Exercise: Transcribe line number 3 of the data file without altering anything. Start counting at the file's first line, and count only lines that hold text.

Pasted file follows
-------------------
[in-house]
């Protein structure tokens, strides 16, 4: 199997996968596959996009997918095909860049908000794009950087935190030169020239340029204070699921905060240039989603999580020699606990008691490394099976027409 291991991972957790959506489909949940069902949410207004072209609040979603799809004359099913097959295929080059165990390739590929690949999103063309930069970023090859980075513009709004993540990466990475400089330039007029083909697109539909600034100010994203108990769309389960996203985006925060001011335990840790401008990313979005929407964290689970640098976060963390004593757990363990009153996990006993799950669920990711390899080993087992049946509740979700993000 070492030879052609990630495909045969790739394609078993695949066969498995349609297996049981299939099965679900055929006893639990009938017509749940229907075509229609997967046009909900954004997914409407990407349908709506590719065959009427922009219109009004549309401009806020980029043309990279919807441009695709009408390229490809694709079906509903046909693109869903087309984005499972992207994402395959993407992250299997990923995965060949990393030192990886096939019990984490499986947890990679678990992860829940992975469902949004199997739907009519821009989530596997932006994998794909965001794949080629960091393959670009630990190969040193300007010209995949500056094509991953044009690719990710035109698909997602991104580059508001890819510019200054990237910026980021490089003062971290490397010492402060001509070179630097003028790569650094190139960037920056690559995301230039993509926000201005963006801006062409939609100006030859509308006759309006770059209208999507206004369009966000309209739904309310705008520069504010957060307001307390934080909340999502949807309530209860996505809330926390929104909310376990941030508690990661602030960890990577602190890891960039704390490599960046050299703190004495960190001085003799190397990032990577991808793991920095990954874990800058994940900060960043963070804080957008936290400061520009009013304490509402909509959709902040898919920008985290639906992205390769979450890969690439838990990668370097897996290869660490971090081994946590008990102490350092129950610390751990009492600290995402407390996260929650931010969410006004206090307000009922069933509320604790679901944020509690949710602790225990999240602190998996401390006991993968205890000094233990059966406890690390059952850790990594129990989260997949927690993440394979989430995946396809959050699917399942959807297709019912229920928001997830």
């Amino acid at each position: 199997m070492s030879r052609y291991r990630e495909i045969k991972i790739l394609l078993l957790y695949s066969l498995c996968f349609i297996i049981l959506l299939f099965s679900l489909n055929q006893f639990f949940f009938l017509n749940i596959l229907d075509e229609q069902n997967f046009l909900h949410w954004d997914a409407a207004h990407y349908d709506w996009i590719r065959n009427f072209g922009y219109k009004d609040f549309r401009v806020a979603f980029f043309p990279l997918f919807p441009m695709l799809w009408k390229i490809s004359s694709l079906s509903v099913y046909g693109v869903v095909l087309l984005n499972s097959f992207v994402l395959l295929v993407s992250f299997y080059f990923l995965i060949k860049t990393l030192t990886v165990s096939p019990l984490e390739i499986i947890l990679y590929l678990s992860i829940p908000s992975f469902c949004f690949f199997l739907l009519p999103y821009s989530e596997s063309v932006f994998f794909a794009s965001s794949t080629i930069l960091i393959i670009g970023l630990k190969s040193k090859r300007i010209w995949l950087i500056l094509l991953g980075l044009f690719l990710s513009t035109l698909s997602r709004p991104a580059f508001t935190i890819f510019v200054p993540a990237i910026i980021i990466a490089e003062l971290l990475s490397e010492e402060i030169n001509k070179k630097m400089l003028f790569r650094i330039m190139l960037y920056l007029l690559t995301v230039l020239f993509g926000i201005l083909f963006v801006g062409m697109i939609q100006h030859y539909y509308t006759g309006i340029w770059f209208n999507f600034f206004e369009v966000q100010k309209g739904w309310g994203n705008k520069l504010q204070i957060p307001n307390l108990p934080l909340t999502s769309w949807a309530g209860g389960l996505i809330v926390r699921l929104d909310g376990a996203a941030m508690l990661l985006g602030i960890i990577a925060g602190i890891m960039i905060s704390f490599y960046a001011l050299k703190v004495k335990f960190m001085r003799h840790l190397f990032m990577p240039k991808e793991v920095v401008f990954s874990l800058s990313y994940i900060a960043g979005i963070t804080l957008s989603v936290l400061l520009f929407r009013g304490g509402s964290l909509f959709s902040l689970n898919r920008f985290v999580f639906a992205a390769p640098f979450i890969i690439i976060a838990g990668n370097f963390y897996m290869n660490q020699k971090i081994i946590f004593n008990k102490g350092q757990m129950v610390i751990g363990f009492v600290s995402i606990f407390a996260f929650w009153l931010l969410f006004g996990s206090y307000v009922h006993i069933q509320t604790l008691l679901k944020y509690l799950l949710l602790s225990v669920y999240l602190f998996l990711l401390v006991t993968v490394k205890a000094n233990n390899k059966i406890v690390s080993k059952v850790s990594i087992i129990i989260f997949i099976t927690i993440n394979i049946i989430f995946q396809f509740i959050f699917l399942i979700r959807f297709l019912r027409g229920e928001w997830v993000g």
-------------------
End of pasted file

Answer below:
């Amino acid at each position: 199997m070492s030879r052609y291991r990630e495909i045969k991972i790739l394609l078993l957790y695949s066969l498995c996968f349609i297996i049981l959506l299939f099965s679900l489909n055929q006893f639990f949940f009938l017509n749940i596959l229907d075509e229609q069902n997967f046009l909900h949410w954004d997914a409407a207004h990407y349908d709506w996009i590719r065959n009427f072209g922009y219109k009004d609040f549309r401009v806020a979603f980029f043309p990279l997918f919807p441009m695709l799809w009408k390229i490809s004359s694709l079906s509903v099913y046909g693109v869903v095909l087309l984005n499972s097959f992207v994402l395959l295929v993407s992250f299997y080059f990923l995965i060949k860049t990393l030192t990886v165990s096939p019990l984490e390739i499986i947890l990679y590929l678990s992860i829940p908000s992975f469902c949004f690949f199997l739907l009519p999103y821009s989530e596997s063309v932006f994998f794909a794009s965001s794949t080629i930069l960091i393959i670009g970023l630990k190969s040193k090859r300007i010209w995949l950087i500056l094509l991953g980075l044009f690719l990710s513009t035109l698909s997602r709004p991104a580059f508001t935190i890819f510019v200054p993540a990237i910026i980021i990466a490089e003062l971290l990475s490397e010492e402060i030169n001509k070179k630097m400089l003028f790569r650094i330039m190139l960037y920056l007029l690559t995301v230039l020239f993509g926000i201005l083909f963006v801006g062409m697109i939609q100006h030859y539909y509308t006759g309006i340029w770059f209208n999507f600034f206004e369009v966000q100010k309209g739904w309310g994203n705008k520069l504010q204070i957060p307001n307390l108990p934080l909340t999502s769309w949807a309530g209860g389960l996505i809330v926390r699921l929104d909310g376990a996203a941030m508690l990661l985006g602030i960890i990577a925060g602190i890891m960039i905060s704390f490599y960046a001011l050299k703190v004495k335990f960190m001085r003799h840790l190397f990032m990577p240039k991808e793991v920095v401008f990954s874990l800058s990313y994940i900060a960043g979005i963070t804080l957008s989603v936290l400061l520009f929407r009013g304490g509402s964290l909509f959709s902040l689970n898919r920008f985290v999580f639906a992205a390769p640098f979450i890969i690439i976060a838990g990668n370097f963390y897996m290869n660490q020699k971090i081994i946590f004593n008990k102490g350092q757990m129950v610390i751990g363990f009492v600290s995402i606990f407390a996260f929650w009153l931010l969410f006004g996990s206090y307000v009922h006993i069933q509320t604790l008691l679901k944020y509690l799950l949710l602790s225990v669920y999240l602190f998996l990711l401390v006991t993968v490394k205890a000094n233990n390899k059966i406890v690390s080993k059952v850790s990594i087992i129990i989260f997949i099976t927690i993440n394979i049946i989430f995946q396809f509740i959050f699917l399942i979700r959807f297709l019912r027409g229920e928001w997830v993000g």